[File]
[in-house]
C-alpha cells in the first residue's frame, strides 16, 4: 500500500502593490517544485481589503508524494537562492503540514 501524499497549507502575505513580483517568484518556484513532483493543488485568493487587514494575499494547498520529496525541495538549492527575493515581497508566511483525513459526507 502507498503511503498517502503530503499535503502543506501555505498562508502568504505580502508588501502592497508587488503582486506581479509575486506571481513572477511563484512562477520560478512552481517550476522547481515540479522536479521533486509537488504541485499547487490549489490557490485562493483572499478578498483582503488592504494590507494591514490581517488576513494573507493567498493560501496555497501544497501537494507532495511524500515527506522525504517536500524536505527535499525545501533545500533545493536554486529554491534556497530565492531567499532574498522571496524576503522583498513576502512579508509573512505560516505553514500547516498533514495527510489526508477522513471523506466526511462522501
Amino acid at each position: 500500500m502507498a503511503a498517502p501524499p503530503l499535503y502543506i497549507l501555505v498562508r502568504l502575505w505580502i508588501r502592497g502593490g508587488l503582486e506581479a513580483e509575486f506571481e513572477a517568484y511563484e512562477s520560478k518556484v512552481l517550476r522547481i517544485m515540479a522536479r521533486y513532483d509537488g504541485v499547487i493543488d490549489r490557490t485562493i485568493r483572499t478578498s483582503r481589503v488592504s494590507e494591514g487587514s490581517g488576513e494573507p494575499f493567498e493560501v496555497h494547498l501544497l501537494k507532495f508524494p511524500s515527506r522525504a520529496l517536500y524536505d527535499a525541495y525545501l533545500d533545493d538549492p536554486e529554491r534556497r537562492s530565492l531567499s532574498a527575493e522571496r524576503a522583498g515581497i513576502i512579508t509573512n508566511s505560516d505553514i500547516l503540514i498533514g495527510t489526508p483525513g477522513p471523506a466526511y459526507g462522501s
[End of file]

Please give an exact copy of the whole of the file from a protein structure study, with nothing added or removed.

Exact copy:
[in-house]
C-alpha cells in the first residue's frame, strides 16, 4: 500500500502593490517544485481589503508524494537562492503540514 501524499497549507502575505513580483517568484518556484513532483493543488485568493487587514494575499494547498520529496525541495538549492527575493515581497508566511483525513459526507 502507498503511503498517502503530503499535503502543506501555505498562508502568504505580502508588501502592497508587488503582486506581479509575486506571481513572477511563484512562477520560478512552481517550476522547481515540479522536479521533486509537488504541485499547487490549489490557490485562493483572499478578498483582503488592504494590507494591514490581517488576513494573507493567498493560501496555497501544497501537494507532495511524500515527506522525504517536500524536505527535499525545501533545500533545493536554486529554491534556497530565492531567499532574498522571496524576503522583498513576502512579508509573512505560516505553514500547516498533514495527510489526508477522513471523506466526511462522501
Amino acid at each position: 500500500m502507498a503511503a498517502p501524499p503530503l499535503y502543506i497549507l501555505v498562508r502568504l502575505w505580502i508588501r502592497g502593490g508587488l503582486e506581479a513580483e509575486f506571481e513572477a517568484y511563484e512562477s520560478k518556484v512552481l517550476r522547481i517544485m515540479a522536479r521533486y513532483d509537488g504541485v499547487i493543488d490549489r490557490t485562493i485568493r483572499t478578498s483582503r481589503v488592504s494590507e494591514g487587514s490581517g488576513e494573507p494575499f493567498e493560501v496555497h494547498l501544497l501537494k507532495f508524494p511524500s515527506r522525504a520529496l517536500y524536505d527535499a525541495y525545501l533545500d533545493d538549492p536554486e529554491r534556497r537562492s530565492l531567499s532574498a527575493e522571496r524576503a522583498g515581497i513576502i512579508t509573512n508566511s505560516d505553514i500547516l503540514i498533514g495527510t489526508p483525513g477522513p471523506a466526511y459526507g462522501s